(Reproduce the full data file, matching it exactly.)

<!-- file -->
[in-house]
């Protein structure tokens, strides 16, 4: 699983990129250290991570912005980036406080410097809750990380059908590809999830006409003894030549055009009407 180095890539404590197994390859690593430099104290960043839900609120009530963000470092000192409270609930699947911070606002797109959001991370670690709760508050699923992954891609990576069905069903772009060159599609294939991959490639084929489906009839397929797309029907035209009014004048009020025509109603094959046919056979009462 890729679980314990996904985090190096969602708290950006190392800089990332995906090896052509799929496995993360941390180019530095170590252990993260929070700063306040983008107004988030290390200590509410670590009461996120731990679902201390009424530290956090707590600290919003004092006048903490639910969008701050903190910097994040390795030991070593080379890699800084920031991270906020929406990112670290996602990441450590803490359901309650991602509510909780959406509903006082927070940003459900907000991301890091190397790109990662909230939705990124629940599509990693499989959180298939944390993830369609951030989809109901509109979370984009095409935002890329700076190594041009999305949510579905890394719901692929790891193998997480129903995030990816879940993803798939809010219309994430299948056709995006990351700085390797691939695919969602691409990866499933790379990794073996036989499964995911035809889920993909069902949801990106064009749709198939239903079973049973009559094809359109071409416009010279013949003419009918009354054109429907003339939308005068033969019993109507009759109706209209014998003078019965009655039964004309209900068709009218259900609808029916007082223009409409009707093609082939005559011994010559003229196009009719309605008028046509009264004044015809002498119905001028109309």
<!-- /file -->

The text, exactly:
[in-house]
């Protein structure tokens, strides 16, 4: 699983990129250290991570912005980036406080410097809750990380059908590809999830006409003894030549055009009407 180095890539404590197994390859690593430099104290960043839900609120009530963000470092000192409270609930699947911070606002797109959001991370670690709760508050699923992954891609990576069905069903772009060159599609294939991959490639084929489906009839397929797309029907035209009014004048009020025509109603094959046919056979009462 890729679980314990996904985090190096969602708290950006190392800089990332995906090896052509799929496995993360941390180019530095170590252990993260929070700063306040983008107004988030290390200590509410670590009461996120731990679902201390009424530290956090707590600290919003004092006048903490639910969008701050903190910097994040390795030991070593080379890699800084920031991270906020929406990112670290996602990441450590803490359901309650991602509510909780959406509903006082927070940003459900907000991301890091190397790109990662909230939705990124629940599509990693499989959180298939944390993830369609951030989809109901509109979370984009095409935002890329700076190594041009999305949510579905890394719901692929790891193998997480129903995030990816879940993803798939809010219309994430299948056709995006990351700085390797691939695919969602691409990866499933790379990794073996036989499964995911035809889920993909069902949801990106064009749709198939239903079973049973009559094809359109071409416009010279013949003419009918009354054109429907003339939308005068033969019993109507009759109706209209014998003078019965009655039964004309209900068709009218259900609808029916007082223009409409009707093609082939005559011994010559003229196009009719309605008028046509009264004044015809002498119905001028109309």